Bktherula Opens Up About Musical Freedom And Mental Health

The Gen Z Atlanta native is all about transparency for the next generation

For Brooklyn Rodriguez, being from Atlanta allowed her to experience the culture and vibrancy of the underground scene in the city.

There was nothing more impactful than being a part of a collective of people trying to grind and find their path in a scene that can sometimes be competitive and hard to find your path.

She performed every weekend at many venues and knew she was ready to take her artistry up a notch. Rodriguez was prepared to become Bktherula, a wave maker to sonically change the landscape of music consumption.

“When I first came out, I was making traditional R&B and traditional rap records, but I fell in love with music for how it makes me feel,” she told GU. “It feels good because I know for a fact it is my sound.”

Photo Courtesy of Benjiflores Maliputyouon

Through her journey, the 20-year-old has been able to experiment with various sounds, from “Tweakin Together” on her 2020 project Love Santana to her now newest album LVL5 P1. Through listening to her discography, you can hear the growth she’s endured in such a short time.

“I had to be more disciplined because dropping an album comes a lot of work,” she said. “It’s not as easy as it seems to be.”

As an artist, she approaches creating new projects humbly since she’s forever a student in the game and wants to absorb as much as possible for this new chapter.

“If you’re not humble, you’re just gonna say every single song is supposed to be on there, or everything is perfect,” she told GU. “When in reality, a lot of work and ego needs to be shed, from not only me but my entire team.”

GU caught up with the Gen Z artists to dive into her newest project, mental health, and life, as she embarks on her own tour across the country.

Photo Courtesy of Benjiflores Maliputyouon

Girls United: What was the inspiration behind the title LVL5 P1?

Bktherula: Level five, for me, is a space and mindset. In quantum physics, level three, in my version is just the third dimension, the fourth dimension would be level four, but the five is the combination. It’s a space of being outside and inside at the exact same time. If you’re too outside you’re going to be seen as crazy and insane, so I’m living in the three and the five at the same time. Now it’s starting to get a little bit easier to do everyday tasks without getting annoyed at the three and following the rules and regulations of the third dimension.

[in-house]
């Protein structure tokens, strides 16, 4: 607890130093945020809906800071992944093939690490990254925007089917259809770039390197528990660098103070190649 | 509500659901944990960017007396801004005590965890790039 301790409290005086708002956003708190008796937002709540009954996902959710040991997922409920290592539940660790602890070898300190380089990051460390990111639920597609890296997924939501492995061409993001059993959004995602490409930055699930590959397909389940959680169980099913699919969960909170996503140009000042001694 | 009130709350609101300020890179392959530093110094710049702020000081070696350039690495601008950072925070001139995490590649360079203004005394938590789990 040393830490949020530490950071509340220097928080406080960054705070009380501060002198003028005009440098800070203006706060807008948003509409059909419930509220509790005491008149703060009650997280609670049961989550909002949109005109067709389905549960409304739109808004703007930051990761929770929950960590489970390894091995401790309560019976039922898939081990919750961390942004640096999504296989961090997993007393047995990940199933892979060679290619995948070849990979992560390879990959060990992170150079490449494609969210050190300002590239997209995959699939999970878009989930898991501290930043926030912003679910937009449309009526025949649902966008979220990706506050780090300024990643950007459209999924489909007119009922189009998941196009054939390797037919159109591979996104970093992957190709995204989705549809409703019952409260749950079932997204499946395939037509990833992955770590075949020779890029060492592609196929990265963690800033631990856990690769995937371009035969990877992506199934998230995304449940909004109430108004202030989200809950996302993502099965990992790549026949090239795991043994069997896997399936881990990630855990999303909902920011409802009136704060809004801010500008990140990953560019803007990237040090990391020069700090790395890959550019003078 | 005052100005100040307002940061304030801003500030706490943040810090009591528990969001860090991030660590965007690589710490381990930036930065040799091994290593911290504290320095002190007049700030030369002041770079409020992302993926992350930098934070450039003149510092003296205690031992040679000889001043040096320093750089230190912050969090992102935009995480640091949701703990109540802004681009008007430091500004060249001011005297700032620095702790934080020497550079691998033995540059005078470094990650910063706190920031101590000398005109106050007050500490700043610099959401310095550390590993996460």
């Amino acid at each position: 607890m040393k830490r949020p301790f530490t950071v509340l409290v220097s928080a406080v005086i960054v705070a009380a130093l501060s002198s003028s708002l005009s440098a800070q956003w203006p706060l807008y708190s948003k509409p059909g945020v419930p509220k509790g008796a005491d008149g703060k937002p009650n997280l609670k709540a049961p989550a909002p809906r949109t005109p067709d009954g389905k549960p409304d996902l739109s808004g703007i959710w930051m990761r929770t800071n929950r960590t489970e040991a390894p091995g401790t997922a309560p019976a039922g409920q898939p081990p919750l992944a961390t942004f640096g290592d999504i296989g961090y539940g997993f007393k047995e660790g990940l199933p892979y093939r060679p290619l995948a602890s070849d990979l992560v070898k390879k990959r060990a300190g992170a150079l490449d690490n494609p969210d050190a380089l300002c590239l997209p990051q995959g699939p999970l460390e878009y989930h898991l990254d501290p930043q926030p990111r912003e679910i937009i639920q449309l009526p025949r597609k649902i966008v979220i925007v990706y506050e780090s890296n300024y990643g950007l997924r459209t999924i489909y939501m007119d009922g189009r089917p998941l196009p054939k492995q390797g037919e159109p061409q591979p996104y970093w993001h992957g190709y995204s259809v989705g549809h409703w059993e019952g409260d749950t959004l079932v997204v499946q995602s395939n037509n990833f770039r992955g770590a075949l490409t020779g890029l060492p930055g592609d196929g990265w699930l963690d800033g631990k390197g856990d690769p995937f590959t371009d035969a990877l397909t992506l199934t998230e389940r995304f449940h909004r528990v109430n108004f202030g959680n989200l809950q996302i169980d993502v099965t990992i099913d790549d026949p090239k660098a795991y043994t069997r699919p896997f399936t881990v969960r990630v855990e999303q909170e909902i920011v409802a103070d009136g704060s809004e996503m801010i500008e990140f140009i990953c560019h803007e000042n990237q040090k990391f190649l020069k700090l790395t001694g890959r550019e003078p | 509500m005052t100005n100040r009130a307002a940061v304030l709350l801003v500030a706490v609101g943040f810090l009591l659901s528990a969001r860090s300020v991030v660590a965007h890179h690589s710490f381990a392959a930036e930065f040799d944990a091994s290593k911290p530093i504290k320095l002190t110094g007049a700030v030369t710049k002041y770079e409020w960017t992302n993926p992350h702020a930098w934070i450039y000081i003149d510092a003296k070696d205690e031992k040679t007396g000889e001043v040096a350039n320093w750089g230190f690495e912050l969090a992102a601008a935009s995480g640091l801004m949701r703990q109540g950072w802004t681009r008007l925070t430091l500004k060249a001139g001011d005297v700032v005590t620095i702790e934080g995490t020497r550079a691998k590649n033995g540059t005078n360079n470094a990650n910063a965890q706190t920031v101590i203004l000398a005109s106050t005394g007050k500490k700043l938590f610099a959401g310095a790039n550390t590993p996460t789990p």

How do you maintain your mental health when you’re going through those moments of being annoyed or overwhelmed with things going on professionally or personally?

Bktherula: I pray to God, and not only do I pray to God, but I do like specific things within God that bring me back. I always have to remember that there’s a plan. Regardless of me being annoyed, I know all the things that I know for a reason. I catch myself wishing that I was different and I have to look at it as a gift and remind myself that it’s a gift.

You speak a lot about what you go through in your music. From listening to your first project to LVL5 P1, how do you think you’ve grown as an artist and a person from the range of your projects?

Bktherula: It’s actually crazy because I feel like I’ve lived so many new experiences in a very short amount of time. I grew so crazy from my morals and the way I respond to certain things. I’ve definitely matured a lot and listening to Love Santana is so funny because I was just a little a– kid, and I still am. I feel like I’m getting to that point where it’s time to go big with everything and set myself up for the future because there’s no time to f-ck around, that’s how I knew I grew up.

Photo Courtesy of Benjiflores Maliputyouon

How are you setting better boundaries for yourself as you reach higher heights in your career?

Bktherula: I feel like setting boundaries for me has sometimes been a little tricky, especially because I’m just nice. It was tough for me to set boundaries with me being younger, but now you have to. There’s no in-between because you’ll get walked over if you don’t.

How do you feel like you’re changing the narrative for the next generation of artists?

Bktherula: By just literally being me and being real. I don’t know anything really because I’m a human going through the motions, but everything that I do learn, I’m going to say. I’m not going to gatekeep it and be the most powerful n-gga on earth once I gain all this knowledge. I’m going to share it because if it can help other n-ggas, then that helps me. I like helping other people, especially as an artist because I have a platform, so I can do that.

About Kenyatta: Clark Atlanta University and Medill School alumna Kenyatta Victoria is the Girls United writer covering everything from news, pop culture, lifestyle, and investigative stories. When not reporting, she’s diving deep into her curated playlists or binging her favorite comfort shows.

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